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Running Time:
1 hour, 39 minutes

Rating: R Restricted. Under 17 Requires Accompanying Adult.

Rating Explanation:
for language.

Jimmy's Buzz Guide Review:
Freedom of speech, and so much more, drives this smart, sassy and insightful documentary about the Dixie Chicks.

Additional Info:
Dixie Chicks: Shut Up & Sing was titled for a comment shouted at them by a fan. The film became the first documentary to have a world premiere as a Gala Presentation at the 2006 Toronto Film Festival.



Shut Up and Sing
Directed by noted documentarian Barbara Kopple ("Harlan County, U.S.A.") with Cecilia Peck, this is a compelling documentary about the Dixie Chicks after their 2003 anti-Bush remark caused a firestorm of controversy. It documents the events as they unfolded and the absurd ways people interpret the first amendment. Surprisingly though its not just politics and ignorant Americans that the film presents but it also juxtaposes the frenzy of 2003 with the recording of the Chicks next album two years later.

The controversy began when lead singer Natalie Maines said something on a London stage in 2003 that set off a firestorm of controversy across America. The comment about how she shares the same home state as George W. Bush, was clearly made as a joke, but it soon morphed from a random remark into an attack not only on the President, but the country itself during the early days of the Iraq war. Within days the country, their fans, and most of the media turned on them at the height of their fame.

The documentary begins with a recap of the events, including footage of the incident, and the immediate professional fallout that followed, starting with a boycott of their music by country radio, the absurd demonstrations of CD destruction by irate “fans,” and the even more bizarre posturing of country singer Toby Keith, as well as the contemptible rants of political talk show hosts and pundits. We meet Maines, Martie Maguire, and Emily Robison as three young musicians totally unprepared for this war on free speech, but ready to protect themselves from the swarm of attention that ensued. The media attention is shockingly quick, as the Chicks’ world suddenly changes and they go from industry heavyweights to pariahs. It continues to document their fears as they try to create a new album in the face of unbearable expectations. It captures the Chicks as they politely banter about musical direction, curse in frustration, and attempt to live their lives as mothers and wives. Humanizing the iconic trio through their extremely tense times, including death threats, the documentary reveals their personal positivity and joy as they begin to be creative again. Cutting back and forth between 2003 and 2006, it’s interesting to watch these women go from disbelief to acceptance to defiance as the drama plays out.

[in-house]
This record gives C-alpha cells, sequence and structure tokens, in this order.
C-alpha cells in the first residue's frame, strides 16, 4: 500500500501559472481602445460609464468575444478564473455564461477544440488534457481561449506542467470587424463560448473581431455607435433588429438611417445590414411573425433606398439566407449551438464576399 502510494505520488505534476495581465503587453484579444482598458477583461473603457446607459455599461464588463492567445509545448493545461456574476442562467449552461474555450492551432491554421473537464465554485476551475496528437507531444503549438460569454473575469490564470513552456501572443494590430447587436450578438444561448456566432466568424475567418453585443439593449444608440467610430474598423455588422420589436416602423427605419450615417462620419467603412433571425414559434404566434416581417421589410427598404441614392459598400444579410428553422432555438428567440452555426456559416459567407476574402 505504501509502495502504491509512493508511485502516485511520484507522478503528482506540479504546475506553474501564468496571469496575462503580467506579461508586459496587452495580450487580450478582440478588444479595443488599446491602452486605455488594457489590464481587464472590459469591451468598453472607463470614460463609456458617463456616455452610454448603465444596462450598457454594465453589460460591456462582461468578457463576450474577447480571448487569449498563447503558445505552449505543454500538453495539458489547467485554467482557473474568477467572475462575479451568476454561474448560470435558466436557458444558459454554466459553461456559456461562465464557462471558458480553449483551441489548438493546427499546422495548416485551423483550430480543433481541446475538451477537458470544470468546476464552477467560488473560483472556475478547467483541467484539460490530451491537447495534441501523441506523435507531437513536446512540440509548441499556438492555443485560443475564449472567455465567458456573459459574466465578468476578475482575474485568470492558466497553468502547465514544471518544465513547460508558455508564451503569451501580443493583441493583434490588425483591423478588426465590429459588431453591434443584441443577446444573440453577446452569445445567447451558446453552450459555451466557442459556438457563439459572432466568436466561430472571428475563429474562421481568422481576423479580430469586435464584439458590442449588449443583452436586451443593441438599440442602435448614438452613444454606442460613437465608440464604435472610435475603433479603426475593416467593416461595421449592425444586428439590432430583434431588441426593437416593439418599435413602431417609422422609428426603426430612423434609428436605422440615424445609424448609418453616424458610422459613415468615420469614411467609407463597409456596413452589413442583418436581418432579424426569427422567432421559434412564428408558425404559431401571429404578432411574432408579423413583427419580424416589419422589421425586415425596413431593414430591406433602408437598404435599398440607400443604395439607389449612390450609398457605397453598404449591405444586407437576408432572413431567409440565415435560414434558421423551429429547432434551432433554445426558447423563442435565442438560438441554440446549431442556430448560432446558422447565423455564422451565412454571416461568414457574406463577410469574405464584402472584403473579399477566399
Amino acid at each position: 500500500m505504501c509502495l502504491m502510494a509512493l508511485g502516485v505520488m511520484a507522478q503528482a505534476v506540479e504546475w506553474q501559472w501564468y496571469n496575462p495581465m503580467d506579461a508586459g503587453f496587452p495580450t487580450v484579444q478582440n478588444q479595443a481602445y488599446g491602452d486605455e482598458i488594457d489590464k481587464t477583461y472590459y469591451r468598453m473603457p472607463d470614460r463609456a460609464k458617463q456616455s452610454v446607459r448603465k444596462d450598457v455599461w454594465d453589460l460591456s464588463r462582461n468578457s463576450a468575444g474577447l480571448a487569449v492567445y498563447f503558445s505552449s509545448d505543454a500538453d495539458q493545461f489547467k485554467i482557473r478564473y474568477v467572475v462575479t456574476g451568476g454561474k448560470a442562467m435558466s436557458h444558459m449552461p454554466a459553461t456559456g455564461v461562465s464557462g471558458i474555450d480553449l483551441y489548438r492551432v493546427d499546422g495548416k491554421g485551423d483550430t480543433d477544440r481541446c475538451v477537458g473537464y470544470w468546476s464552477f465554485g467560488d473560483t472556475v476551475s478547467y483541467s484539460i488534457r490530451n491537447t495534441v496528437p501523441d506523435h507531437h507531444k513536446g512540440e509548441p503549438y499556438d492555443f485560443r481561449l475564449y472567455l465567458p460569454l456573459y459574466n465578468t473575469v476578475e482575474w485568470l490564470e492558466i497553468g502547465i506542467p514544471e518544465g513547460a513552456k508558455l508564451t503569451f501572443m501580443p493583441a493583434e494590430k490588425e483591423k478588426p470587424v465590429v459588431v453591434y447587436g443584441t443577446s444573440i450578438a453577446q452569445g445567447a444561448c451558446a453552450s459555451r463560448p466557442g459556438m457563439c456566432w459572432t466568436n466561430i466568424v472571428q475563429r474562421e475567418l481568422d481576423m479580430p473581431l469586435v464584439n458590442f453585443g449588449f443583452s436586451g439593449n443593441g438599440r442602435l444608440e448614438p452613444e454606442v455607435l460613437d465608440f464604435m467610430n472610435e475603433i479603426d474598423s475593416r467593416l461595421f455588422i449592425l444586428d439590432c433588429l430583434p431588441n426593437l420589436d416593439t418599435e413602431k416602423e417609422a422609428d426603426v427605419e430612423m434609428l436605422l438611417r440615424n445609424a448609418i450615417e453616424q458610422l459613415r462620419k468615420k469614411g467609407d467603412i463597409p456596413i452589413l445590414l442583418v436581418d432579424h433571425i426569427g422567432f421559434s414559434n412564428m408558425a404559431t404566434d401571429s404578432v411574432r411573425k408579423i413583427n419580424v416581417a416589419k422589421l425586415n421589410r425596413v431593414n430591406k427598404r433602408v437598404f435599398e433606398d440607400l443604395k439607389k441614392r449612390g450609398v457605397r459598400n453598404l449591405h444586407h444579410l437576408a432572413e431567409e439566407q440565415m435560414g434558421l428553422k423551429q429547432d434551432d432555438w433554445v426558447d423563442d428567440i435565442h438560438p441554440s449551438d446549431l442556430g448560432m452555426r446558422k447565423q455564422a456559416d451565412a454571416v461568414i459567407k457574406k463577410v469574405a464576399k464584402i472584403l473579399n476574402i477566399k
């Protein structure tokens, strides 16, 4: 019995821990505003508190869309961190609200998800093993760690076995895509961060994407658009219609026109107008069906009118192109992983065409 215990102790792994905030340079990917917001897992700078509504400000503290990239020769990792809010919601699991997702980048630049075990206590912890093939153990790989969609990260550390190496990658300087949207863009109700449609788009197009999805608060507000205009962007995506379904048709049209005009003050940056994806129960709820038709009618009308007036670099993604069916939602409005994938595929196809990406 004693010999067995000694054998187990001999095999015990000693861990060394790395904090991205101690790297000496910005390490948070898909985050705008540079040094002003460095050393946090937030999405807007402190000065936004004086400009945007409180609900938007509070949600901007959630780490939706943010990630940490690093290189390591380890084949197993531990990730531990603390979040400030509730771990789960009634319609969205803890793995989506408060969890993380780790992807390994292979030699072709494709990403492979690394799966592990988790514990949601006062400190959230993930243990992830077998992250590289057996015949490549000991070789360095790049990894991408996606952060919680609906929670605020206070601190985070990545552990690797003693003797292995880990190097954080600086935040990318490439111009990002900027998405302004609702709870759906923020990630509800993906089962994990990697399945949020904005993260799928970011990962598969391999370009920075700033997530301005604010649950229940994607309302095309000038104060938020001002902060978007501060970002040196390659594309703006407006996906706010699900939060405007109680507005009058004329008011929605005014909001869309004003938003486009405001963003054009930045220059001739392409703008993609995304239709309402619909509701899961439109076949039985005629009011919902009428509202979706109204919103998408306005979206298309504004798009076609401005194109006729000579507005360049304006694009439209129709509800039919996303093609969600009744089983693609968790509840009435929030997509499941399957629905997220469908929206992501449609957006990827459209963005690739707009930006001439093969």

Relying on the music to express themselves, and watching their songwriting and recording process is almost as fascinating as the political fireworks. News clips reveal a nation growing weary of the Chicks and their problem as ever larger national issues arise and the war continues to go downhill. But the damage has been done, and while their new album is quite successful, their American tour suffers from lack of interest, leaving The Chicks at a crossroads and wondering where their careers will take them next.






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